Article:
She claimed, for instance, to have found proof in Italian and Spanish sources that Bristol merchants reached the New World sometime before 1470, and that Cabot didn't die on the 1498 expedition as widely believed, but returned to England in 1500.
"She had made some extraordinary finds, but she ordered in her will the destruction of all her research following her death," said Jones, who founded the Cabot Project research initiative.
That was done in 2005, when the fiercely secretive Ruddock died aged 89. Her unpublished work -- 78 bags of notes, letters, photographs, and microfilms -- ended up in a shredder.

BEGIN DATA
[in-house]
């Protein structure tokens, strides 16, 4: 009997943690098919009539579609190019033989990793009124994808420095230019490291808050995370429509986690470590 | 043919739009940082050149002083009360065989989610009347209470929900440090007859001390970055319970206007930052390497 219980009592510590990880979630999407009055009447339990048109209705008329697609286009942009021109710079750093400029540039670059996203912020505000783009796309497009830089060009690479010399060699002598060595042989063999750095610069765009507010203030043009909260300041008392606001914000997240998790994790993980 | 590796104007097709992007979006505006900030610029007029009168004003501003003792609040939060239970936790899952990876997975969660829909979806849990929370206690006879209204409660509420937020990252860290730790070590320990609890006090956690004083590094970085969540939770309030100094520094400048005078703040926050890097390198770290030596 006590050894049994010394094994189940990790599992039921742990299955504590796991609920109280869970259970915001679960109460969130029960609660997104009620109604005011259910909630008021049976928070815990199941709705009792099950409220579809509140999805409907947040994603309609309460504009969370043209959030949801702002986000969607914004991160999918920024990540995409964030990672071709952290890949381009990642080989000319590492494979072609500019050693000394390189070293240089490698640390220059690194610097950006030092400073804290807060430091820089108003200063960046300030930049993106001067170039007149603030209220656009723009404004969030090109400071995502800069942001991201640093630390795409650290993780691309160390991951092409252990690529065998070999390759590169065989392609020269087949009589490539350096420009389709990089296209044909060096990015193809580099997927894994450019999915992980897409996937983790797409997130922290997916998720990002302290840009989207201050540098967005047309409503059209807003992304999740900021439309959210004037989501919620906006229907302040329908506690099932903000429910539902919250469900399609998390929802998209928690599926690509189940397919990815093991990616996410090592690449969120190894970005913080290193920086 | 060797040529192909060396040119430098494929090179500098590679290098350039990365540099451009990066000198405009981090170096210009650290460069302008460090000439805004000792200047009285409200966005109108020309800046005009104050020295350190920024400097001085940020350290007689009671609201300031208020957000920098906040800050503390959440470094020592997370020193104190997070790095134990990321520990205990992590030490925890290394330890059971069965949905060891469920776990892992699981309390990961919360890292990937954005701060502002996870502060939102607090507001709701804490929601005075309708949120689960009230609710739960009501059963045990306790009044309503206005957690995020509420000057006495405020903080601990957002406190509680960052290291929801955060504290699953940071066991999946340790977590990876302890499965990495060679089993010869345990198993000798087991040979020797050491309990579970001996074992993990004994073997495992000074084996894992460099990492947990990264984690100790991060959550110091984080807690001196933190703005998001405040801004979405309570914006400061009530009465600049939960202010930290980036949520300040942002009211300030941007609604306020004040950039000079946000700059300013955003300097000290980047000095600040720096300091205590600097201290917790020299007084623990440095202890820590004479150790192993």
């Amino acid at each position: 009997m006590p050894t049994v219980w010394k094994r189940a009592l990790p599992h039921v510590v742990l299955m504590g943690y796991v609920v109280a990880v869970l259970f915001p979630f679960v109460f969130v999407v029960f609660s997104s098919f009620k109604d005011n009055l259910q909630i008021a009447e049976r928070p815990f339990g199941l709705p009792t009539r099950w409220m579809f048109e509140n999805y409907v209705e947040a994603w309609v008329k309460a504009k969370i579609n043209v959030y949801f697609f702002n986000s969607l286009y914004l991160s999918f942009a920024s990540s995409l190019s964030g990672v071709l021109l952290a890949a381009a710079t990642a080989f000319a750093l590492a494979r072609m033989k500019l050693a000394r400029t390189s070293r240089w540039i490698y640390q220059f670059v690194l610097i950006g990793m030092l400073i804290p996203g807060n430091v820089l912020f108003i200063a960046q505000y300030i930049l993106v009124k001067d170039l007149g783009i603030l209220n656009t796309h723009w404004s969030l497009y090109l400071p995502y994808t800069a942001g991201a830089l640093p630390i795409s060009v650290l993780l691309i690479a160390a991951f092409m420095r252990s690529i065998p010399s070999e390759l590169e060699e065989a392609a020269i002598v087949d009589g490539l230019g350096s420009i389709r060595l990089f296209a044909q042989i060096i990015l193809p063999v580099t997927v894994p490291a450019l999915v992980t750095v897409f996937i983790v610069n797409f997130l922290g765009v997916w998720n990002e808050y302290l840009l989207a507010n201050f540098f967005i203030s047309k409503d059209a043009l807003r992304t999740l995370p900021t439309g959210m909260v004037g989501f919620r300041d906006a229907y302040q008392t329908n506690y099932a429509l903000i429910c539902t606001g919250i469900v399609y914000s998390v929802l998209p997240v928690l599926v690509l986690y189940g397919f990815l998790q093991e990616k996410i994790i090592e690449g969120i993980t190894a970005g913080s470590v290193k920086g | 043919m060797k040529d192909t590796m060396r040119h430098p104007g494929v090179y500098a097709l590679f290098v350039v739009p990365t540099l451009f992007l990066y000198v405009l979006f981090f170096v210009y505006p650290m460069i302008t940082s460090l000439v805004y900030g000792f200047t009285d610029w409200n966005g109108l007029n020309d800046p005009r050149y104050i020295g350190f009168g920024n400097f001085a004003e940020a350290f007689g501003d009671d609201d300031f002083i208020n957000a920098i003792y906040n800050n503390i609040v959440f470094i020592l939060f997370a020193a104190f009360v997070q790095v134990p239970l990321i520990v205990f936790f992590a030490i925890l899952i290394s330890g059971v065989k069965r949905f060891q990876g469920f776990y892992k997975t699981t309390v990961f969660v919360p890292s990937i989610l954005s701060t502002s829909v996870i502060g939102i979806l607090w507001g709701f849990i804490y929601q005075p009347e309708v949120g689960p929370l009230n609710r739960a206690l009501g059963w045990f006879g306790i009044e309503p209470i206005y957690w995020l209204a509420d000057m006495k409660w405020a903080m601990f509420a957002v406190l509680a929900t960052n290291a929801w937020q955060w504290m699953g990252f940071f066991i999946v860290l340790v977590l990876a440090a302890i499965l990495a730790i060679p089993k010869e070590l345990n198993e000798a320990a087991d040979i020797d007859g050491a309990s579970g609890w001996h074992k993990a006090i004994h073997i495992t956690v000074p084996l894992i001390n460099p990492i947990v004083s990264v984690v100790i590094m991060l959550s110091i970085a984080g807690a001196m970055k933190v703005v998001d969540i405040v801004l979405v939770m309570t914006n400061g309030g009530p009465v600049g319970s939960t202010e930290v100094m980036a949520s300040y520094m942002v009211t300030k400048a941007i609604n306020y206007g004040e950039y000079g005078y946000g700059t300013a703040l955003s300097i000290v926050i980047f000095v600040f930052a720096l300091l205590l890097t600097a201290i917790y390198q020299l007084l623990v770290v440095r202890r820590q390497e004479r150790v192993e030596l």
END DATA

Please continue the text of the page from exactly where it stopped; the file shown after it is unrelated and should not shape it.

Another of Ruddock's claims was that Cabot was financed by an Italian bank. Following an invitation to visit the deceased historian's house in 2010, Jones and his co-researcher, Margaret Condon, discovered the source of her information -- in the form of a sticky label on an old shoe cupboard: "The Bardi firm of London" (an Italian bank).
"The Bardi firm of London -- that was all we needed to work out the identity of the Italian banking house that Ruddock kept secret for almost half a century," Jones said.